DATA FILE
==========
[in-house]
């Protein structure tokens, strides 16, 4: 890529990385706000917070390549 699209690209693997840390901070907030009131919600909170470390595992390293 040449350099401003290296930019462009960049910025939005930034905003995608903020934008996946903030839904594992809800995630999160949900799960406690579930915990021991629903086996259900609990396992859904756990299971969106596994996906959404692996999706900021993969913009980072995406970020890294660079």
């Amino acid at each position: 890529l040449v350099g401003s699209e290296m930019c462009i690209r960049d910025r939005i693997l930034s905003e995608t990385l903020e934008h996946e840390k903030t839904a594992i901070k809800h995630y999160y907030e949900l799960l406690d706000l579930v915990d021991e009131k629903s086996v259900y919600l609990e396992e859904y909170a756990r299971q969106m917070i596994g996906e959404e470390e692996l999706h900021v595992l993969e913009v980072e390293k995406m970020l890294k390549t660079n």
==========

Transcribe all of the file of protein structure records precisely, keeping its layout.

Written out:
[in-house]
């Protein structure tokens, strides 16, 4: 890529990385706000917070390549 699209690209693997840390901070907030009131919600909170470390595992390293 040449350099401003290296930019462009960049910025939005930034905003995608903020934008996946903030839904594992809800995630999160949900799960406690579930915990021991629903086996259900609990396992859904756990299971969106596994996906959404692996999706900021993969913009980072995406970020890294660079």
């Amino acid at each position: 890529l040449v350099g401003s699209e290296m930019c462009i690209r960049d910025r939005i693997l930034s905003e995608t990385l903020e934008h996946e840390k903030t839904a594992i901070k809800h995630y999160y907030e949900l799960l406690d706000l579930v915990d021991e009131k629903s086996v259900y919600l609990e396992e859904y909170a756990r299971q969106m917070i596994g996906e959404e470390e692996l999706h900021v595992l993969e913009v980072e390293k995406m970020l890294k390549t660079n």